In my later teenage years, my aspirations toward becoming a writer were crystallized in large part by viewing a feature in the surrepetitiously obtained, newly minted issue of Playboy for November 1971. The article that struck me so forcefully was a profile of Henry Miller and his joyfully unrepentant and hedonistic lifestyle, earned after decades of hard knocks and bold prose, of which I then knew little and cared less. The most striking, even surreal photograph of the whole piece showed a fully clothed Miller, aged eighty, playing ping pong with a naked woman, identified as one Candice Thayer. Any hormone-stoked would-be male author could only dream of attaining such a vocational heaven, made all the more desirable by its supreme frivolity and the apparent absence of any actual writing chores.
Roger Bennett and Eli Horowitz mention Miller’s proclivity for this indoor sport in their omnivorous history and cultural survey of all things ping-pongish, although amidst the otherwise splendid bounty of illustrations they neglect to reproduce Ms. Thayer’s athletic form. No matter, for the image is still emblazoned on my cortex, and other readers will have plenty to peruse, both amusing text and nostalgic and surprising visuals.
Bennett and Horowitz offer a wistfully serious—or seriously wistful—take on this backwater sport with an undeniable image problem. (Horowitz works for McSweeney’s, which has practically patented this type of postmodern irony that both warmly cherishes and coolly downplays the importance of any subject.) Explicitly employing a Forrest Gump tactic, they place ping pong with mock gravitas at the center of the twentieth century, finding salient outcrops of rubberized paddle and celluloid ball in politics, architecture, music, sex, work and play, just to name a few spheres. But the fact-finding by these two eccentric fans of the sport seems impeccable, turning up lots of fascinating and odd tidbits. Who knew that Alojzy Ehrlich, 1957 World Champ, was a Polish Holocaust survivor? Additionally, mini-essays by other contributors such as Jonathan Safran Foer and Nick Hornby enliven the proceedings.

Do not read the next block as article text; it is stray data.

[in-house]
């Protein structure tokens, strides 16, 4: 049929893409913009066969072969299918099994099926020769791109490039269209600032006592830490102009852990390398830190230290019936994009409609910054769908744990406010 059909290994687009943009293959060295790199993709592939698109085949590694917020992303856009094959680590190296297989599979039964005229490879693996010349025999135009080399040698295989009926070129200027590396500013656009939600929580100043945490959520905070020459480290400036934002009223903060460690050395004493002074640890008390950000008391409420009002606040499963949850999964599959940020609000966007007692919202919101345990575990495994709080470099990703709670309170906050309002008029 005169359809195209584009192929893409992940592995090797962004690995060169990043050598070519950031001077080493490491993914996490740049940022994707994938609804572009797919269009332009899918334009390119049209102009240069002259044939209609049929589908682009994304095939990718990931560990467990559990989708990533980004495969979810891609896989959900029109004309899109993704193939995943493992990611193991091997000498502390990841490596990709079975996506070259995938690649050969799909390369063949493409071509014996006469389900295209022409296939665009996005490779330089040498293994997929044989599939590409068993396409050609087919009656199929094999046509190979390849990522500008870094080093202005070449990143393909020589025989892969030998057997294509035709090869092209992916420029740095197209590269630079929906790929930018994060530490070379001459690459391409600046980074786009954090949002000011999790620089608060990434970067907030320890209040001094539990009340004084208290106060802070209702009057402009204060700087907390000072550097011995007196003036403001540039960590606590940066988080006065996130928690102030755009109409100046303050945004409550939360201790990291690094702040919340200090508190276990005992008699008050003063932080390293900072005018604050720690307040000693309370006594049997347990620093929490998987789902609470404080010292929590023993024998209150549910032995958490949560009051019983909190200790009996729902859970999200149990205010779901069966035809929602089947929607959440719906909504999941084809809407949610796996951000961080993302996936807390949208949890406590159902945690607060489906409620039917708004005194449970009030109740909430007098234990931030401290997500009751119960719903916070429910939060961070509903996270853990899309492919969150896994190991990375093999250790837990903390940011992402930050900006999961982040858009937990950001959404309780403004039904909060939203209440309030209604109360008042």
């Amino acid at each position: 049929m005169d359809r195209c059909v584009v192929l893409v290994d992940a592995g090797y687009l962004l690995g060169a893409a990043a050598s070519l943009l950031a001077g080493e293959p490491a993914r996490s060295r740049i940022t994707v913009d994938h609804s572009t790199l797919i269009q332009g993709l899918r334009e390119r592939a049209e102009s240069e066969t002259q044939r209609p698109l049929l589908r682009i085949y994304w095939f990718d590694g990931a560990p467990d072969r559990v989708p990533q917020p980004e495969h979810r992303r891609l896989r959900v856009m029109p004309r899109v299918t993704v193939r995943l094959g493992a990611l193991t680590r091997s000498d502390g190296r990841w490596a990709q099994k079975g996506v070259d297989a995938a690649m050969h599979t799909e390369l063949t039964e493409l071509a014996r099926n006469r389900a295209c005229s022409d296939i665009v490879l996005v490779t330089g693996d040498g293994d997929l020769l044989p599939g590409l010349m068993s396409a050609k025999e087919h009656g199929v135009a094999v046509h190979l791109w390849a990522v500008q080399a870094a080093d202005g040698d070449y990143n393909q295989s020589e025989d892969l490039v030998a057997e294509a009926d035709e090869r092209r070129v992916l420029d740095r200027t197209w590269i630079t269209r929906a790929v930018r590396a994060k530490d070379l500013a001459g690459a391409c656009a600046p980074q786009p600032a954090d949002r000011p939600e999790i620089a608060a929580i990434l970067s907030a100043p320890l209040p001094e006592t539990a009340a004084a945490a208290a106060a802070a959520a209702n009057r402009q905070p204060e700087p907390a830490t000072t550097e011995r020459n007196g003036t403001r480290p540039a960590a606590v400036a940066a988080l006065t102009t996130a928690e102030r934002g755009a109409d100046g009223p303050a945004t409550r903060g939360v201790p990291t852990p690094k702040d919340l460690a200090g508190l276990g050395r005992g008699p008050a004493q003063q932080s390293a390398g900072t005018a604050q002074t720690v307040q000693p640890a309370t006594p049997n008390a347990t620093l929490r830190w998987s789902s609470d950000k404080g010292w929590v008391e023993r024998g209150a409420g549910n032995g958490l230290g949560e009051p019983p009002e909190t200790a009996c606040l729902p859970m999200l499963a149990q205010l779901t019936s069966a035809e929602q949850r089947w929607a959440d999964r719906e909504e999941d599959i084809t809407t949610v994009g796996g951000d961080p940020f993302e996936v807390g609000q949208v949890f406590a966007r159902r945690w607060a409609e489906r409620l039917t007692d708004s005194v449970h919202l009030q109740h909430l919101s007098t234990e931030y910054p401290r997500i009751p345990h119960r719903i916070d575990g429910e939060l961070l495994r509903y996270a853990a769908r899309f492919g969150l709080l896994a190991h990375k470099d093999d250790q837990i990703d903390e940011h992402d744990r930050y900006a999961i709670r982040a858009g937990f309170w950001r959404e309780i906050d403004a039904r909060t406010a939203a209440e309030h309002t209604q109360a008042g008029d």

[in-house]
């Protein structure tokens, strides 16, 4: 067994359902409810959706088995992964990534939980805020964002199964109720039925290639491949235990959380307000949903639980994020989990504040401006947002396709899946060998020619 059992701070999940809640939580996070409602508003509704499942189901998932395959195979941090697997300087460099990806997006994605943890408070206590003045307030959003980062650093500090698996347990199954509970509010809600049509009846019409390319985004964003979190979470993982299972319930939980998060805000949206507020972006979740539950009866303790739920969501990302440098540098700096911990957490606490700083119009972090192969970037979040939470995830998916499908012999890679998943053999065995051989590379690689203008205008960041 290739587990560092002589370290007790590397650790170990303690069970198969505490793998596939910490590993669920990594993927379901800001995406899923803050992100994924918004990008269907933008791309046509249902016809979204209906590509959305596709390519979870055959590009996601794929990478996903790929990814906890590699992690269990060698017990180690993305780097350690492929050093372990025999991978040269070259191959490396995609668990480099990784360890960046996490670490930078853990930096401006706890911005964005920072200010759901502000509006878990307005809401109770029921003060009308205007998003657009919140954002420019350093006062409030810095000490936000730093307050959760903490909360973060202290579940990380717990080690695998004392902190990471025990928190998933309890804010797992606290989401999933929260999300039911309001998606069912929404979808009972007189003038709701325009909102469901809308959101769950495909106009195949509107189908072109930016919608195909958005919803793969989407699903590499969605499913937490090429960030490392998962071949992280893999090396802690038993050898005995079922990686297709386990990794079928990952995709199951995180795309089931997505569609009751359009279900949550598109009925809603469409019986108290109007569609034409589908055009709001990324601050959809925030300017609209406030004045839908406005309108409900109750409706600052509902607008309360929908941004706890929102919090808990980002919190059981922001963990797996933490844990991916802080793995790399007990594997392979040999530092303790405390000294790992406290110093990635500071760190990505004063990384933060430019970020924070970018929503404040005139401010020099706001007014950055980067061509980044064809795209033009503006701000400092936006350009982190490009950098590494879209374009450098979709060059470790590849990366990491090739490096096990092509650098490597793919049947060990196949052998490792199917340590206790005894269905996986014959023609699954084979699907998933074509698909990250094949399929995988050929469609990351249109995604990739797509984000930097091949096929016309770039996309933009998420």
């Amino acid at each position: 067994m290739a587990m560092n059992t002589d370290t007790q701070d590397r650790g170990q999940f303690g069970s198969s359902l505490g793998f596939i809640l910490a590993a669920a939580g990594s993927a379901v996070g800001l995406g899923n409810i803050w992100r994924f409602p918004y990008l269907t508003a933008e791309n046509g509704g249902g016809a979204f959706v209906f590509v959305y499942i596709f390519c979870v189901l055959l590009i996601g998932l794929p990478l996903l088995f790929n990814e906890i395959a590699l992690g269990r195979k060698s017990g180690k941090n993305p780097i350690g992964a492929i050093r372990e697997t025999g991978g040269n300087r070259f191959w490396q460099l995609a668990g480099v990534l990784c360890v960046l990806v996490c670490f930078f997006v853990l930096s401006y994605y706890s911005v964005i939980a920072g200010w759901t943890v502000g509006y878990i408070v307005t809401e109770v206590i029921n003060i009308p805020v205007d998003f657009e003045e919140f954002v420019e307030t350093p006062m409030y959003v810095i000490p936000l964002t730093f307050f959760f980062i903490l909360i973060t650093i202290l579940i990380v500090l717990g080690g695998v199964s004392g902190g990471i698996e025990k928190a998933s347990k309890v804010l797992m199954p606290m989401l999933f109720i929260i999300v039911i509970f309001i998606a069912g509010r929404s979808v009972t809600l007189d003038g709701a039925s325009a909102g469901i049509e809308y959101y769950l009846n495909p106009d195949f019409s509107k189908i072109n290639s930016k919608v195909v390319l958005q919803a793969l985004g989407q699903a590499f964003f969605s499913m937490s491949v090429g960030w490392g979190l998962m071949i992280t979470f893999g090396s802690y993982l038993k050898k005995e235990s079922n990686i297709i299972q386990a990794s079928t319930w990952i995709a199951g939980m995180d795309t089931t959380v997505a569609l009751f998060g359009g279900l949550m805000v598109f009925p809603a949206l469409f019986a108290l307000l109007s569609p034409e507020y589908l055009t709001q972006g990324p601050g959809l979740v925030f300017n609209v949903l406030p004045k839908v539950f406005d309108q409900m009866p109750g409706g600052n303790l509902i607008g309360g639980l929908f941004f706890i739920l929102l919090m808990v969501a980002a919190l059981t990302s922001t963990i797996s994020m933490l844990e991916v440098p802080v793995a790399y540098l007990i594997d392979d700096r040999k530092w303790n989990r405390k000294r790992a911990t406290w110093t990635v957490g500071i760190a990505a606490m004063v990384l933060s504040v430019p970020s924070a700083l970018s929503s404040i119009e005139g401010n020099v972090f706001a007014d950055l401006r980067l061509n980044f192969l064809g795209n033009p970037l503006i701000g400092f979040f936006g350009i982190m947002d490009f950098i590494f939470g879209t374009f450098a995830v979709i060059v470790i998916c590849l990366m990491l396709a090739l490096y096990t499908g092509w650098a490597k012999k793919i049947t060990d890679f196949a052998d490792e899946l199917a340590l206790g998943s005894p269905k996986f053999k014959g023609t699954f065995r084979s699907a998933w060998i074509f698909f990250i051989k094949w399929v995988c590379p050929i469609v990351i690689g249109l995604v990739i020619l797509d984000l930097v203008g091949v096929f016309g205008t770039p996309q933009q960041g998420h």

I believe it’s safe to say that no prior or future book will capture the spectrum of ping pong in greater detail than this charmingly obsessive work. But I would be remiss in my reviewer’s duties if I did not cite one glaring omission, of particular cachet among Baby Boomers: the avalanche of ping pong balls unleashed by Mister Moose upon the dutchboy-haired Captain Kangaroo. Bennett and Horowitz, how could you forget this? Did Candice Thayer’s sublime form drive the knowledge from your brains?
One final observation: Everything You Know Is Pong strikes me as a newish kind of book whose wide-ranging magpie composition would have been almost impossible (or at least much more laborious) prior to the internet-abetted archiving and proliferation of documents and images.
-PAUL DI FILIPPO
Paul Di Filippo’s column The Speculator appears monthly in the Barnes & Noble Review. He is the author of several acclaimed novels and story collections, including Fractal Paisleys, Little Doors, Neutrino Drag, and Fuzzy Dice.